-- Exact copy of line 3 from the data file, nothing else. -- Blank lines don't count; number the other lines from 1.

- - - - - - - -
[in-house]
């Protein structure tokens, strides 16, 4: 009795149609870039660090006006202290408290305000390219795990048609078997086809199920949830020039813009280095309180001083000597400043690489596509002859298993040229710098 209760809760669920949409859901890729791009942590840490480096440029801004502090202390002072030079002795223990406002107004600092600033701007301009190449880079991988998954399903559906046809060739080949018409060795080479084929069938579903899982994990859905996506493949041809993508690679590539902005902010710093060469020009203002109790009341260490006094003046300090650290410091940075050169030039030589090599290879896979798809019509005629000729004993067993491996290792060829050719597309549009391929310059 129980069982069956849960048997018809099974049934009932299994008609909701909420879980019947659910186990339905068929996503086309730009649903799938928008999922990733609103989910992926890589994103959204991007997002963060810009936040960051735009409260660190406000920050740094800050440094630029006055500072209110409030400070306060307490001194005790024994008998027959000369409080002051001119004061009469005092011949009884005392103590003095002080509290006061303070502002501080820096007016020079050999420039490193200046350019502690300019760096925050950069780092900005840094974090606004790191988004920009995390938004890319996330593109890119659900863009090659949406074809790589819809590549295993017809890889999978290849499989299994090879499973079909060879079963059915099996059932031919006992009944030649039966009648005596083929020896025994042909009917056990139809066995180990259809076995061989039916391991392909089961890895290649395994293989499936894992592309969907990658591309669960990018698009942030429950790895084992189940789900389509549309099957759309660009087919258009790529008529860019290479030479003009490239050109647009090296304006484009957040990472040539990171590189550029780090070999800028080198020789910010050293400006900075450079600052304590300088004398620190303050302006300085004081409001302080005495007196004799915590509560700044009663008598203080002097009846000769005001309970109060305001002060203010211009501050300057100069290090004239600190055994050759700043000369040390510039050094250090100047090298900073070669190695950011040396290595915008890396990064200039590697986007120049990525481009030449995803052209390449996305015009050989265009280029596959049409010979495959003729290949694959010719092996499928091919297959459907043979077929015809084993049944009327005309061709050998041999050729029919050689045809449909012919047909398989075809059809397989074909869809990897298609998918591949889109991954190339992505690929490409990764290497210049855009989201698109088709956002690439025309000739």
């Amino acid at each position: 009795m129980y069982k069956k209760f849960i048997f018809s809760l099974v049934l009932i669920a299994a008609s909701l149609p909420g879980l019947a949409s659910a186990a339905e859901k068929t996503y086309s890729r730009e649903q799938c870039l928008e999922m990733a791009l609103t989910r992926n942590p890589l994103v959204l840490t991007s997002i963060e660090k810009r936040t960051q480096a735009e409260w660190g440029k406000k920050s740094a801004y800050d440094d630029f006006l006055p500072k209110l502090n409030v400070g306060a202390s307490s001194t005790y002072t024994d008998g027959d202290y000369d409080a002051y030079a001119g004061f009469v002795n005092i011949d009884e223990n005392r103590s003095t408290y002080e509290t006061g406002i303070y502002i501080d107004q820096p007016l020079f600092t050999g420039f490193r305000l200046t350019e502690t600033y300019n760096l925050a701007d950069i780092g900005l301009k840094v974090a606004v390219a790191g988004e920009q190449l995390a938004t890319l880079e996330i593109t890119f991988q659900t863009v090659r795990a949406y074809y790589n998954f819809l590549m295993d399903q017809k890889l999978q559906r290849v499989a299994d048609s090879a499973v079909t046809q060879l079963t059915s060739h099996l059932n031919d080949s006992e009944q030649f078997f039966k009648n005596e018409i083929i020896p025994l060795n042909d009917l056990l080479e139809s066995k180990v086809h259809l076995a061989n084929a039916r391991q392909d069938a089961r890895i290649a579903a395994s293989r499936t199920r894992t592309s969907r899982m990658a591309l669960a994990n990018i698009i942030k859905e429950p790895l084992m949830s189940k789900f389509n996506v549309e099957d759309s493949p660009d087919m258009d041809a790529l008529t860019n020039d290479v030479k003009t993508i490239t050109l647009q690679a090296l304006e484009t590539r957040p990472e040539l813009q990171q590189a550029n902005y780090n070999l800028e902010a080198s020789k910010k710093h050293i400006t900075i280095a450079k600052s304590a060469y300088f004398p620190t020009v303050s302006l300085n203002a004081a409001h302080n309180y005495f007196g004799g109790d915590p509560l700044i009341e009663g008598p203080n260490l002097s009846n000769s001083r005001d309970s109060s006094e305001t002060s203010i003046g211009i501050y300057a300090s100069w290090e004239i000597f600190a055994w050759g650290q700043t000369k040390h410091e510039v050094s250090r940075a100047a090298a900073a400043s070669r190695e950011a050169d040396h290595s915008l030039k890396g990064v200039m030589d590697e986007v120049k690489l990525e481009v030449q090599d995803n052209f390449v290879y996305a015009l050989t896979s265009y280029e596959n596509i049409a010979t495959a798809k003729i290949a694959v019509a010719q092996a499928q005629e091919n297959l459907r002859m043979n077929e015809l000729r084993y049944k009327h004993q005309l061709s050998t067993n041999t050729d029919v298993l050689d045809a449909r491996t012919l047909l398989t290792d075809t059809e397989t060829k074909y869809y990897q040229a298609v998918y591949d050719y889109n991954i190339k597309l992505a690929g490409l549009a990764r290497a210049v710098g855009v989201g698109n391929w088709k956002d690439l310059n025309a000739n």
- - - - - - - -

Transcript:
């Amino acid at each position: 009795m129980y069982k069956k209760f849960i048997f018809s809760l099974v049934l009932i669920a299994a008609s909701l149609p909420g879980l019947a949409s659910a186990a339905e859901k068929t996503y086309s890729r730009e649903q799938c870039l928008e999922m990733a791009l609103t989910r992926n942590p890589l994103v959204l840490t991007s997002i963060e660090k810009r936040t960051q480096a735009e409260w660190g440029k406000k920050s740094a801004y800050d440094d630029f006006l006055p500072k209110l502090n409030v400070g306060a202390s307490s001194t005790y002072t024994d008998g027959d202290y000369d409080a002051y030079a001119g004061f009469v002795n005092i011949d009884e223990n005392r103590s003095t408290y002080e509290t006061g406002i303070y502002i501080d107004q820096p007016l020079f600092t050999g420039f490193r305000l200046t350019e502690t600033y300019n760096l925050a701007d950069i780092g900005l301009k840094v974090a606004v390219a790191g988004e920009q190449l995390a938004t890319l880079e996330i593109t890119f991988q659900t863009v090659r795990a949406y074809y790589n998954f819809l590549m295993d399903q017809k890889l999978q559906r290849v499989a299994d048609s090879a499973v079909t046809q060879l079963t059915s060739h099996l059932n031919d080949s006992e009944q030649f078997f039966k009648n005596e018409i083929i020896p025994l060795n042909d009917l056990l080479e139809s066995k180990v086809h259809l076995a061989n084929a039916r391991q392909d069938a089961r890895i290649a579903a395994s293989r499936t199920r894992t592309s969907r899982m990658a591309l669960a994990n990018i698009i942030k859905e429950p790895l084992m949830s189940k789900f389509n996506v549309e099957d759309s493949p660009d087919m258009d041809a790529l008529t860019n020039d290479v030479k003009t993508i490239t050109l647009q690679a090296l304006e484009t590539r957040p990472e040539l813009q990171q590189a550029n902005y780090n070999l800028e902010a080198s020789k910010k710093h050293i400006t900075i280095a450079k600052s304590a060469y300088f004398p620190t020009v303050s302006l300085n203002a004081a409001h302080n309180y005495f007196g004799g109790d915590p509560l700044i009341e009663g008598p203080n260490l002097s009846n000769s001083r005001d309970s109060s006094e305001t002060s203010i003046g211009i501050y300057a300090s100069w290090e004239i000597f600190a055994w050759g650290q700043t000369k040390h410091e510039v050094s250090r940075a100047a090298a900073a400043s070669r190695e950011a050169d040396h290595s915008l030039k890396g990064v200039m030589d590697e986007v120049k690489l990525e481009v030449q090599d995803n052209f390449v290879y996305a015009l050989t896979s265009y280029e596959n596509i049409a010979t495959a798809k003729i290949a694959v019509a010719q092996a499928q005629e091919n297959l459907r002859m043979n077929e015809l000729r084993y049944k009327h004993q005309l061709s050998t067993n041999t050729d029919v298993l050689d045809a449909r491996t012919l047909l398989t290792d075809t059809e397989t060829k074909y869809y990897q040229a298609v998918y591949d050719y889109n991954i190339k597309l992505a690929g490409l549009a990764r290497a210049v710098g855009v989201g698109n391929w088709k956002d690439l310059n025309a000739n």